Probably not, says Sterling Jenson, Regional Managing Director of Wells Capital Management. In fact, he calls the current financial climate the Bubble of Pessimism because of the extremely negative mood of the markets, the public, and the media at the moment. He thinks there has been an overreaction at this point, and he is expecting to see improvement before much longer.
He is helped in that thought by the fact that the Dow Jones Industrial Average shot up over 250-points toward the end of trading on Tuesday following the announcement of the big federal funds rate cut from the Federal Reserve.
While he doesn't gloss over the current trouble, saying that we are in the thick of a severe recession, he sees a number of signs that we have probably weathered the worst of the storm or will very shortly unless there is a simply catastrophic event we can't foresee.
Jenson calls the current recession eerily similar to the one in 1974. If that comparison continues to hold, it means we'll be out of the current trouble by June. We've been in a decline for 12 months, and the ‘74 problems lasted 18-months. It is particularly significant that the stock market in '74 bottomed at 12 months. He says it's quite possible that the markets have already hit their lows, since they have recovered roughly 20-percent from the bottom in November. As of Tuesday, the Dow was trading at the same general level it was at in early October. It's even possible, according to Jenson, that the improvement will become apparent as early as next month.
The most impressive number to come from the comparison with 1974 is the fact that if we play all the way through with the model, the S&P 500 will be up 45-percent next year on this date. He jokes that we'll settle for less, but that outcome is at least a possibility. The high percentage is in line with the rebound from past bear markets.
We're helped right now by the fact that the markets are clearly pleased by the veteran financial team assembled by President-elect Obama. Jenson won't be surprised if the media sees the inauguration of the new president as the time to jump on the positive bandwagon after more than a year of what he feels is overly negative and sensationalized reporting.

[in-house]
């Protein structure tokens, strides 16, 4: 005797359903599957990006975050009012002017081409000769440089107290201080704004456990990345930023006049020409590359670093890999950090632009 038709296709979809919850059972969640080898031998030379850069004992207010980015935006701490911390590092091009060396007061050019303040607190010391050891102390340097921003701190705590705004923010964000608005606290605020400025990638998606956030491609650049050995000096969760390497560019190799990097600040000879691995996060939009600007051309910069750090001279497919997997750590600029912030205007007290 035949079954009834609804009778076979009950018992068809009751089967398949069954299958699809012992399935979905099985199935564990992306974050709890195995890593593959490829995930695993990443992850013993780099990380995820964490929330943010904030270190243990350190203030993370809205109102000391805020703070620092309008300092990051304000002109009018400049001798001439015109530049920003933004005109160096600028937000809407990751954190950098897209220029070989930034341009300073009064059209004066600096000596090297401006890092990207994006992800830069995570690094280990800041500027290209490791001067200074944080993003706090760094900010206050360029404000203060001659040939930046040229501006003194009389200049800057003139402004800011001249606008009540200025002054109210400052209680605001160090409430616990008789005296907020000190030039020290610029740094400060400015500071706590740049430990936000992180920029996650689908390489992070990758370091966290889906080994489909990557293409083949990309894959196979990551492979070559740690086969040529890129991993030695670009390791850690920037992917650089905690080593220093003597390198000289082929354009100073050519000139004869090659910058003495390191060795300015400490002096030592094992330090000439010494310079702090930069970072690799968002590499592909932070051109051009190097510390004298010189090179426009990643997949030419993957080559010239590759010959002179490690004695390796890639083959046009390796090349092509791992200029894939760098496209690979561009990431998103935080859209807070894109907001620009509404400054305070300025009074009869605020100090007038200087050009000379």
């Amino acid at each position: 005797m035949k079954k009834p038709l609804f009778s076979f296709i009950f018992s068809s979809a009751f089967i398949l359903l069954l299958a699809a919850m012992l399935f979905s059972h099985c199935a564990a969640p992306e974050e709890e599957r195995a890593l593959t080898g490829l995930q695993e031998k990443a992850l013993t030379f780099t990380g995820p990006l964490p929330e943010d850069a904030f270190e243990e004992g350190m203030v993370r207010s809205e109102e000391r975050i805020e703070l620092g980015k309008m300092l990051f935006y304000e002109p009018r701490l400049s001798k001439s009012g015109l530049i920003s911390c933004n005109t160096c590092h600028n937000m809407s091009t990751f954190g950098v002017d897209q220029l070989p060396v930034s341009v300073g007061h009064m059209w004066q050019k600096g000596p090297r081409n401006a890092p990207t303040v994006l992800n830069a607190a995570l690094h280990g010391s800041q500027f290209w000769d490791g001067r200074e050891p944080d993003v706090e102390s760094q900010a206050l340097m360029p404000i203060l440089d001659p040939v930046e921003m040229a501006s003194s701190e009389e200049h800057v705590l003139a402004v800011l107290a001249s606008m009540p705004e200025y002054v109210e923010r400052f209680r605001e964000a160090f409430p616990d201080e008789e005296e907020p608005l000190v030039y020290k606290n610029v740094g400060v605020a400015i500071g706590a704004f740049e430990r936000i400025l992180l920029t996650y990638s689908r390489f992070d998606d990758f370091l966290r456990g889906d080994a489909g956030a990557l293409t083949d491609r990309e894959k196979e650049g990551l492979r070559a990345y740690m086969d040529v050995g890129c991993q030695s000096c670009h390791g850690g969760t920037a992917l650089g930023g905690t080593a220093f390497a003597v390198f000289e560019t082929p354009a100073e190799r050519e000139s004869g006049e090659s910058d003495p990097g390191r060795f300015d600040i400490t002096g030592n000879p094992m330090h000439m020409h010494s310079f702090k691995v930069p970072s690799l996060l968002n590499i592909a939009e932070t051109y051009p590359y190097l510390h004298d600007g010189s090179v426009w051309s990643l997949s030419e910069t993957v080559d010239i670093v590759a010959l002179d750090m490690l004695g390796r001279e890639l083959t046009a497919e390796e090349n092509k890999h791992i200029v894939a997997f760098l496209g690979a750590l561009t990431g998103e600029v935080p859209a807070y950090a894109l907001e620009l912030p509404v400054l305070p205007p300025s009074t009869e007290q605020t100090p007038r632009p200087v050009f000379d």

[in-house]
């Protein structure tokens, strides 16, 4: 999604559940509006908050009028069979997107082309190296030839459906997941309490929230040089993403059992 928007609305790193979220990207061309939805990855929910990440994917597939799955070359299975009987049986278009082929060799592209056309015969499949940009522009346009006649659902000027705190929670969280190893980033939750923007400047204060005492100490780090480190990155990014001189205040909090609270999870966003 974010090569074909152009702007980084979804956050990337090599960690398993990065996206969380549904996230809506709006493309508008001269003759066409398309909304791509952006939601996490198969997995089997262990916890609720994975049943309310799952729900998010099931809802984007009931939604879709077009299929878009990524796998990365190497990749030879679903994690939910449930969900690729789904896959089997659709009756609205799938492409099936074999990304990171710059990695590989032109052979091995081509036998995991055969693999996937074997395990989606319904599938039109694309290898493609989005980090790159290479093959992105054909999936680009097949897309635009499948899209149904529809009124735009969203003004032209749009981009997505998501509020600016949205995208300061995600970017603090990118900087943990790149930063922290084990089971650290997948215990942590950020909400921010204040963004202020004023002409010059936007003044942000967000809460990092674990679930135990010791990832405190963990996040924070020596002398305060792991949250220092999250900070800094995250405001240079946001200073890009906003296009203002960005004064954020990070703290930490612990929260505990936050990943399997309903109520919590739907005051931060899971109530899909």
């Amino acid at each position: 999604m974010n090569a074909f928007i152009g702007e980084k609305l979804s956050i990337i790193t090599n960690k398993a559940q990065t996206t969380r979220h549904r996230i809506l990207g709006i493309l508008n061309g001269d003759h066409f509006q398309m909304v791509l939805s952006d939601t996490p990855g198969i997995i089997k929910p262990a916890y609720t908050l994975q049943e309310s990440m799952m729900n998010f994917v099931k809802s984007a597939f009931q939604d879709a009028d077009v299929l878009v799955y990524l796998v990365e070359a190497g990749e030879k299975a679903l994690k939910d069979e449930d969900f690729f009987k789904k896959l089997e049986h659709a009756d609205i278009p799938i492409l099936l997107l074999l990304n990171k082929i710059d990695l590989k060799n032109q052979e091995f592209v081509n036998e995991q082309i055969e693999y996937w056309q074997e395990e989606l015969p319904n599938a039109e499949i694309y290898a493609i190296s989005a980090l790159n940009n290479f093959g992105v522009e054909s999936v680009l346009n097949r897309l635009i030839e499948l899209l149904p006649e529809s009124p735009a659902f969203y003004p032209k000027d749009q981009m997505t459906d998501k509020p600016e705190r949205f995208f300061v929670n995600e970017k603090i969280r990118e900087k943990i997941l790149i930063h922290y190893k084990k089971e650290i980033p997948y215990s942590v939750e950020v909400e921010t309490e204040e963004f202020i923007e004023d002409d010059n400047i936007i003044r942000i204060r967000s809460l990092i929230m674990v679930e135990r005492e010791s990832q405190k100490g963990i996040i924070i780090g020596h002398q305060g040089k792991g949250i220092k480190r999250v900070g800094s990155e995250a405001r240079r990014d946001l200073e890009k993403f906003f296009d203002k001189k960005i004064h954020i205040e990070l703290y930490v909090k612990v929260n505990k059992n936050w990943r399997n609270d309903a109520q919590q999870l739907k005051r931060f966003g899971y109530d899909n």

Backing Jenson up are a number of indicators he feels carry collective weight starting with the fact that this recession is not as severe as several others. Topping the list of positive influences is the fact that the S&P corporations have hundreds of billions of dollars in cash which they are waiting to spend when they can see that conditions are improving. In fact, for the first time in history, the cash held by businesses and individuals is actually more than the valuation of the entire U.S. stock market.
At the same time, the PE valuations of the S&P are trading around 12-times earnings. That's very low and typically indicates that markets in general are undervalued. He reminds us that in 1998, PEs were at 28-times earnings and investors were still buying. Now, they're not buying at 12, but he doesn't expect that trend to last much longer.
Other issues which appear to support the coming rebound include the markets having held key support levels, TARP money coming into the system, a slow improvement in the housing and mortgage markets, the auto bailout, the Fed interest rate cuts, the debt guarantees, and growing economies of the emerging major countries on several continents.
Jenson sees all of these as indicating that the Bubble of Pessimism is close to popping. He even goes so far as to predict that we may be in for a much better ten years that the ten years we've just lived through. The S&P's total annual return right now is two-percent lower than it was in 1998. That's the worst ten-year performance in stock market history, even worse that the ten years from 1929 to 1939. He thinks there is a reasonable chance that the markets will return to more normal levels in the coming decade and, if that happens, we'll see the kind of slow but sustained growth the markets have enjoyed for most of their history, and virtually everyone is hoping he's right.